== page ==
Bone healing is an important survival mechanism, allowing vertebrates to recover from injury and disease. Here we describe newly recognized paleopathologies in the hindlimbs of the early tetrapods Crassigyrinus scoticus and Eoherpeton watsoni from the early Carboniferous of Cowdenbeath, Scotland. These pathologies are among the oldest known instances of bone healing in tetrapod limb bones in the fossil record (about 325 Ma). X-ray microtomographic imaging of the internal bone structure of these lesions shows that they are characterized by a mass of trabecular bone separated from the shaft's trabeculae by a layer of cortical bone. We frame these paleopathologies in an evolutionary context, including additional data on bone healing and its pathways across extinct and extant sarcopterygians. These data allowed us to synthesize information on cell-mediated repair of bone and other mineralized tissues in all vertebrates, to reconstruct the evolutionary history of skeletal tissue repair mechanisms. We conclude that bone healing is ancestral for sarcopterygians. Furthermore, other mineralized tissues (aspidin and dentine) were also capable of healing and remodeling early in vertebrate evolution, suggesting that these repair mechanisms are synapomorphies of vertebrate mineralized tissues. The evidence for remodeling and healing in all of these tissues appears concurrently, so in addition to healing, these early vertebrates had the capacity to restore structure and strength by remodeling their skeletons. Healing appears to be an inherent property of these mineralized tissues, and its linkage to their remodeling capacity has previously been underappreciated.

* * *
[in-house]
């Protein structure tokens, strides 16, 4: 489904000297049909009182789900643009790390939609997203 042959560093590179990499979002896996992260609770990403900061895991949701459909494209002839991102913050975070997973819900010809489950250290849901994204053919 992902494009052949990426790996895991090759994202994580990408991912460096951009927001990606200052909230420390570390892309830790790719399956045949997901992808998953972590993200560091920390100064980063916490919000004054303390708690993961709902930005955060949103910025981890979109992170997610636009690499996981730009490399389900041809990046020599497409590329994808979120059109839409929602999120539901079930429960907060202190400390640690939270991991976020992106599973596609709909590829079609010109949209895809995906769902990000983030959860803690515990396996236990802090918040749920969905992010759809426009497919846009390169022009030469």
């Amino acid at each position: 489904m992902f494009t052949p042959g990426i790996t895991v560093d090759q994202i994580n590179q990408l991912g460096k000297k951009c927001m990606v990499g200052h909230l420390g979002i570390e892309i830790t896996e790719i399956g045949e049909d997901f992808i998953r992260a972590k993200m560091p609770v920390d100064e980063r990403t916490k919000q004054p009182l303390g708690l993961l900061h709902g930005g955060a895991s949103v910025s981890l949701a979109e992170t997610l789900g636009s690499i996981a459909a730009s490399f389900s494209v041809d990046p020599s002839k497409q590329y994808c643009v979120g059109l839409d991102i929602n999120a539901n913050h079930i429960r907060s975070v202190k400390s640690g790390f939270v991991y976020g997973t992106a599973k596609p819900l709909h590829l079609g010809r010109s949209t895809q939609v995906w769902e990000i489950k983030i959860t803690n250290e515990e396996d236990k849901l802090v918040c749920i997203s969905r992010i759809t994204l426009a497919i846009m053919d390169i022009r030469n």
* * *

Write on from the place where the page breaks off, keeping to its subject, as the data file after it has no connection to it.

Ramsay Heatley Traquair, the eminent Victorian Scottish palaeoichthyologist and museum curator, procured an extensive collection of Palaeozoic fishes from across Scotland with the help of local miners and quarrymen. One very productive locality near Edinburgh was Loanhead. Traquair described numerous fossil fish from this Serpukhovian site, including four lungfish taxa: Ctenodus interruptus, Sagenodus quinquecostatus, Uronemus splendens and Ctenodus angustulus. The first three are now quite well known, but the fourth was only briefly described and never figured. It is based entirely on tooth plates, which are unusual both in their very small size and the arrangement of the tooth ridges. They lack the diagnostic characters of Ctenodus tooth plates and are here renamed Clackodus angustulus. A further taxon, Conchopoma sp., has recently been identified. Represented by a spade-shaped parasphenoid and denticulated jaw elements, it is the earliest known occurrence of the genus, extending its range into the Mississippian. A sixth taxon may be represented by an isolated parasphenoid bearing an anterior process, previously only seen in Devonian lungfish. The presence of up to six lungfish taxa at a single locality is unprecedented in the Carboniferous and indicates that the high level of lungfish diversity encountered in the Tournaisian of the Scottish Borders continued throughout the Mississippian, adding to the growing evidence that post-Devonian lungfish evolution was not as limited as previously proposed. This may have been due to changes in tooth plate growth, enabling greater variation in dentition and diet. In most Devonian taxa, tooth plate growth can be explained by comparison with that in extant forms, but analysis of Carboniferous tooth plates suggest growth was different in many taxa, possibly based on more than one pioneer tooth, allowing for novel patterns of tooth ridges and different types of teeth to develop on the same plate.